Katsuji Nakazawa is a Tokyo-based senior staff writer and editorial writer at Nikkei. He spent seven years in China as a correspondent and later as China bureau chief. He is the 2014 recipient of the Vaughn-Ueda International Journalist prize for international reporting.
TOKYO -- The 90-minute phone call between Japanese Foreign Minister Toshimitsu Motegi and Chinese Foreign Minister Wang Yi that took place Monday was held at China's request.
It did not matter that China was on holiday. While the public was visiting graves and paying tribute to ancestors on the last day of the "tomb sweeping" Qingming Festival, Wang had an urgent message to convey to his counterpart in Tokyo.
Wang's flurry of activity reflected Chinese President Xi Jinping's restlessness ahead of the first in-person meeting between Japanese Prime Minister Yoshihide Suga and U.S. President Joe Biden, to be held in Washington on April 16.
The phone call offered Motegi a golden opportunity to air "serious concerns" about human rights conditions in the Xinjiang Autonomous Region, the Hong Kong issue as well as the China Coast Guard's repeated incursions into the waters around the Senkaku Islands, which Japan controls but China claims and calls the Diaoyu.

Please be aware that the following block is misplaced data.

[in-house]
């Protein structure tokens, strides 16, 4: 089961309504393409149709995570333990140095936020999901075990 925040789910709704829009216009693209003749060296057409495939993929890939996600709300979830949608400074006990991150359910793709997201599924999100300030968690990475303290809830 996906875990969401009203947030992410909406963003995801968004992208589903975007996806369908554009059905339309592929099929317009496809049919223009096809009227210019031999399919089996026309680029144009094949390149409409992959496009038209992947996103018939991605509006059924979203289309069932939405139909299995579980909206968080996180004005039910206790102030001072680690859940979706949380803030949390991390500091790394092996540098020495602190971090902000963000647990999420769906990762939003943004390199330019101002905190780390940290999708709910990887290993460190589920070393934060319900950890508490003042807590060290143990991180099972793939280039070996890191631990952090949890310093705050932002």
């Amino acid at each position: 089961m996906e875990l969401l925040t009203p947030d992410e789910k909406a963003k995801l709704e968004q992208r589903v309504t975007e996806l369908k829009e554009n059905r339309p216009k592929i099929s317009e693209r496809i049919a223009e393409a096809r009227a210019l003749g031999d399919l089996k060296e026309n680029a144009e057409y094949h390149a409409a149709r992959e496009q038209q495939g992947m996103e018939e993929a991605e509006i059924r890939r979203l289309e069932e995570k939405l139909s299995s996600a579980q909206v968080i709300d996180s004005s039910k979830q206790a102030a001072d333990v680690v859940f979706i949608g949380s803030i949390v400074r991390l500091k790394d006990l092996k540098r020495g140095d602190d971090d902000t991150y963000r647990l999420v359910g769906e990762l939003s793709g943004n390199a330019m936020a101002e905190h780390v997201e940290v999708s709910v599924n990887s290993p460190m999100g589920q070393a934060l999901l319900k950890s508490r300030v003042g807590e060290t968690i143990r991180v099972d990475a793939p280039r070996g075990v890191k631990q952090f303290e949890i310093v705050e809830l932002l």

Wang had a message. And delivering that message was so important that Wang picked up the phone knowing Motegi would land some punches.
"China hopes that Japan, as an independent country, will look at China's development in an objective and rational way," Wang said, "instead of being misled by some countries holding biased view against China."
That was the most important line of the phone call readout. Wang was drawing a red line for Japan.
What exactly is Xi most concerned about?
After the Wang-Motegi phone call, China's Xinhua News Agency published two items. One was a straightforward report about the call. The other was titled "Japan should view China's development with more positive mentality: Chinese FM."
Paradoxically, neither touched on what is undoubtedly Xi's biggest concern: the Taiwan issue.
For Xi, who aims to extend his reign as Chinese Communist Party general secretary beyond the party's next national congress, in 2022, Taiwan is an issue that could make or break his political fortunes.
After their White House meeting, Biden and Suga are likely to issue a joint document. In it, they are expected to stress the importance of stability in the Taiwan Strait.
The strait is not a frequent topic of U.S.-Japan summit documents.